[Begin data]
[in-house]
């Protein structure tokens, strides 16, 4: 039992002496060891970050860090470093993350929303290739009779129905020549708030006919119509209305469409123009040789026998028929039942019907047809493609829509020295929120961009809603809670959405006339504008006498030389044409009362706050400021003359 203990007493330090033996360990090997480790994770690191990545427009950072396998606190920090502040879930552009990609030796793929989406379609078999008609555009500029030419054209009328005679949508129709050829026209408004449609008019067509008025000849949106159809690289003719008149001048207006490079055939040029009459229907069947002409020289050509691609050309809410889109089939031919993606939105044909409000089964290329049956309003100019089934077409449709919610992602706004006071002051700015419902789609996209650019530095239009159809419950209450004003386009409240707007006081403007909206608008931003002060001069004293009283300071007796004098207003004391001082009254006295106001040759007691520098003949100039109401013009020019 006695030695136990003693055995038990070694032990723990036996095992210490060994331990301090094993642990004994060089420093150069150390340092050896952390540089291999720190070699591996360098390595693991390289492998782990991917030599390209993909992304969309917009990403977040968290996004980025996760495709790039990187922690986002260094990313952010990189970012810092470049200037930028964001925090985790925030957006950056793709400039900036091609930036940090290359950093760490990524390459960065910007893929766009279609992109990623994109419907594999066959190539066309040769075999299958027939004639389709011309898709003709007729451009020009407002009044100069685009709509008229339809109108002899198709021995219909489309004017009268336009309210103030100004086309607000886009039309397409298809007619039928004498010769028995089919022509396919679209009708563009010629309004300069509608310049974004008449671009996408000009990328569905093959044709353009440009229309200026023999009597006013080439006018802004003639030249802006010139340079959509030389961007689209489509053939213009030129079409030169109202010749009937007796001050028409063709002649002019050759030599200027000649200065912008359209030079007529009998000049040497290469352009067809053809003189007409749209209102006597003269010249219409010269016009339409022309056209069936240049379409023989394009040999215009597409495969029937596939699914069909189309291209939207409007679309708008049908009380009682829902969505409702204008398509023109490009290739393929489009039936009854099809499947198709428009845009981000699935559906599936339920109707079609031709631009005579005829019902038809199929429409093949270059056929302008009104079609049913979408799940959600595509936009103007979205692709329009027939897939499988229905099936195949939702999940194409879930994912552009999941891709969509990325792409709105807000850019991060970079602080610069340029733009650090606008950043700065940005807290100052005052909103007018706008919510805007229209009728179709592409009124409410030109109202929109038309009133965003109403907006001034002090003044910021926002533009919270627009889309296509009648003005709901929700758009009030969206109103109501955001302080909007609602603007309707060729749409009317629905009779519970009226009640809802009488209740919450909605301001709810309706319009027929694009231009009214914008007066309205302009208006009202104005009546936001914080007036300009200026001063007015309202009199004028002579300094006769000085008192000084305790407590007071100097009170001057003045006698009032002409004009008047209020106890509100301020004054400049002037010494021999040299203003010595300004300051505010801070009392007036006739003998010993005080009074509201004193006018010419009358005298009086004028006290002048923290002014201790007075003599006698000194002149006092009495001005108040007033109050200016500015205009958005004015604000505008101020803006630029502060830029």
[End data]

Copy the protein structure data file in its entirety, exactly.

[in-house]
């Protein structure tokens, strides 16, 4: 039992002496060891970050860090470093993350929303290739009779129905020549708030006919119509209305469409123009040789026998028929039942019907047809493609829509020295929120961009809603809670959405006339504008006498030389044409009362706050400021003359 203990007493330090033996360990090997480790994770690191990545427009950072396998606190920090502040879930552009990609030796793929989406379609078999008609555009500029030419054209009328005679949508129709050829026209408004449609008019067509008025000849949106159809690289003719008149001048207006490079055939040029009459229907069947002409020289050509691609050309809410889109089939031919993606939105044909409000089964290329049956309003100019089934077409449709919610992602706004006071002051700015419902789609996209650019530095239009159809419950209450004003386009409240707007006081403007909206608008931003002060001069004293009283300071007796004098207003004391001082009254006295106001040759007691520098003949100039109401013009020019 006695030695136990003693055995038990070694032990723990036996095992210490060994331990301090094993642990004994060089420093150069150390340092050896952390540089291999720190070699591996360098390595693991390289492998782990991917030599390209993909992304969309917009990403977040968290996004980025996760495709790039990187922690986002260094990313952010990189970012810092470049200037930028964001925090985790925030957006950056793709400039900036091609930036940090290359950093760490990524390459960065910007893929766009279609992109990623994109419907594999066959190539066309040769075999299958027939004639389709011309898709003709007729451009020009407002009044100069685009709509008229339809109108002899198709021995219909489309004017009268336009309210103030100004086309607000886009039309397409298809007619039928004498010769028995089919022509396919679209009708563009010629309004300069509608310049974004008449671009996408000009990328569905093959044709353009440009229309200026023999009597006013080439006018802004003639030249802006010139340079959509030389961007689209489509053939213009030129079409030169109202010749009937007796001050028409063709002649002019050759030599200027000649200065912008359209030079007529009998000049040497290469352009067809053809003189007409749209209102006597003269010249219409010269016009339409022309056209069936240049379409023989394009040999215009597409495969029937596939699914069909189309291209939207409007679309708008049908009380009682829902969505409702204008398509023109490009290739393929489009039936009854099809499947198709428009845009981000699935559906599936339920109707079609031709631009005579005829019902038809199929429409093949270059056929302008009104079609049913979408799940959600595509936009103007979205692709329009027939897939499988229905099936195949939702999940194409879930994912552009999941891709969509990325792409709105807000850019991060970079602080610069340029733009650090606008950043700065940005807290100052005052909103007018706008919510805007229209009728179709592409009124409410030109109202929109038309009133965003109403907006001034002090003044910021926002533009919270627009889309296509009648003005709901929700758009009030969206109103109501955001302080909007609602603007309707060729749409009317629905009779519970009226009640809802009488209740919450909605301001709810309706319009027929694009231009009214914008007066309205302009208006009202104005009546936001914080007036300009200026001063007015309202009199004028002579300094006769000085008192000084305790407590007071100097009170001057003045006698009032002409004009008047209020106890509100301020004054400049002037010494021999040299203003010595300004300051505010801070009392007036006739003998010993005080009074509201004193006018010419009358005298009086004028006290002048923290002014201790007075003599006698000194002149006092009495001005108040007033109050200016500015205009958005004015604000505008101020803006630029502060830029």